Since the recent release of the Stern report there has been considerable focus on how technology generates CO2 however could be used to reduce the amount of CO2 pumped into the atmosphere in the support of commerce and industry.
One such area under the microscope is that of mobile field workers, who have a larger than normal carbon footprint due to daily vehicle usage and large amounts of paperwork they need to complete.
While the use of mobile phones is practically ubiquitous among field workers, effective and efficient use of mobile technology is another matter altogether. Yet the environmental and business impact using mobile technology to make improvements can be considerable, and are by no means mutually exclusive objectives.
One recent example offers an exact illustration of what can be achieved. By deploying a field mobility solution with fully integrated satellite navigation, one organisation was able to make more efficient use of their workforce and considerably reduce the average miles covered per job, resulting in a staggering saving of 3.6 million miles per annum. This equates to a carbon reduction of 1,159 metric tonnes of carbon per annum, or the equivalent of 26,953 light bulbs being left on for a year.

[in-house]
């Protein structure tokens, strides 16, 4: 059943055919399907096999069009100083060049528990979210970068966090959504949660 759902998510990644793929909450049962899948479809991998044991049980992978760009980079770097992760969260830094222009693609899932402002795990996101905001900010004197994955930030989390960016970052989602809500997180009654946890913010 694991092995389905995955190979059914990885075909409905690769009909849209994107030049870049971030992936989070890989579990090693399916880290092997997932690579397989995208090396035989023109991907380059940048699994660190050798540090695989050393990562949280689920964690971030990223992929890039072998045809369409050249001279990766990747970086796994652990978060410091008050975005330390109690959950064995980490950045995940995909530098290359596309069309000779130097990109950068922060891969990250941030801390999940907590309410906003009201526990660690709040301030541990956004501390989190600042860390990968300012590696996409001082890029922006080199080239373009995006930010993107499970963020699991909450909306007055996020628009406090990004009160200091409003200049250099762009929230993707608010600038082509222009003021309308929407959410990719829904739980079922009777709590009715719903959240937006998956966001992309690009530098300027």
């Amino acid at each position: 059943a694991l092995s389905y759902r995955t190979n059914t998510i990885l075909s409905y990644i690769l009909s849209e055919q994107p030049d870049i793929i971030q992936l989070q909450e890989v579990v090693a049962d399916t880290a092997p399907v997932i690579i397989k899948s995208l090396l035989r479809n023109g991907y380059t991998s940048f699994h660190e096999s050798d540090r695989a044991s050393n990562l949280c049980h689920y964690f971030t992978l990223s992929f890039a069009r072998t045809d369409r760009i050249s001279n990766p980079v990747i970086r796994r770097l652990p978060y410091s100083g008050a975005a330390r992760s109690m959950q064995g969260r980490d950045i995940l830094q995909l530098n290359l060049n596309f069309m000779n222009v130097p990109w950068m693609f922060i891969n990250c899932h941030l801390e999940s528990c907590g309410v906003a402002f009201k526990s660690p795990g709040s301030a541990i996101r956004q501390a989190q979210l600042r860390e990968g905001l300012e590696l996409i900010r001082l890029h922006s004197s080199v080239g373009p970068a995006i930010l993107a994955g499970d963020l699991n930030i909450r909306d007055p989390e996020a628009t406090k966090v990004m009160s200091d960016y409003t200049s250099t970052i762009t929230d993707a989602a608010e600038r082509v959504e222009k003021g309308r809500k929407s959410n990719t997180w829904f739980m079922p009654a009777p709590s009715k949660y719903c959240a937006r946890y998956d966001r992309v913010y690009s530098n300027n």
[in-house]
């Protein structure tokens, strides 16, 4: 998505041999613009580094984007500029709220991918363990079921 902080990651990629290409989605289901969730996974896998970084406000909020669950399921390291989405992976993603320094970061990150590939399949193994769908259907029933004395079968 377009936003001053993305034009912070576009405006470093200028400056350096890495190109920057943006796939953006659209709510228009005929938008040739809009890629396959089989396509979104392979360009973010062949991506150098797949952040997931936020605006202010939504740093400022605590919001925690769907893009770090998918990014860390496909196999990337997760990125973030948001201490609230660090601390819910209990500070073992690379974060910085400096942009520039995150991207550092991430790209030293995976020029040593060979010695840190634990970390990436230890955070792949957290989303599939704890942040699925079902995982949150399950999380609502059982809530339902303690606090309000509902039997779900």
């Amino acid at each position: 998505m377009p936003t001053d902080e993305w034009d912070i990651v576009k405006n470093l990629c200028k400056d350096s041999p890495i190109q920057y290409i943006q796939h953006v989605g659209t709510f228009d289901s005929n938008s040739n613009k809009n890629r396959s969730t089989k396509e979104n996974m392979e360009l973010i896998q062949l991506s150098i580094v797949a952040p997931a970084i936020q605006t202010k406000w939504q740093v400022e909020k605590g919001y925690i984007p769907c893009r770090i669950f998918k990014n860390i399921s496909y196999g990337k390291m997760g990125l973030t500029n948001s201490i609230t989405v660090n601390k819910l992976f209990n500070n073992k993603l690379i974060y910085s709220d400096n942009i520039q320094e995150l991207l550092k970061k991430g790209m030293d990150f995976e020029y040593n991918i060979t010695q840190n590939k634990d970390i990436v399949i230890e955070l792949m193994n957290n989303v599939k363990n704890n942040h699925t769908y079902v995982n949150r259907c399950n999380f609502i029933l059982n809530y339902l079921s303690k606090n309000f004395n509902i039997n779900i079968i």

The company was also able to remove 1.5 million pieces of paper from their business annually, equating to a saving of 17.5 trees’ (60 feet high) every year. Previously, the paper was shredded then incinerated resulting in the production of 7.2 metric tonnes of carbon, or the equivalent of 171 light bulbs being left on for a year.
The smarter use of mobile technology repeated across the entire spectrum of organisations with a mobile workforce, we’ll be able to see at least one group making a meaningful contribution to the reduction of emissions for which they are responsible.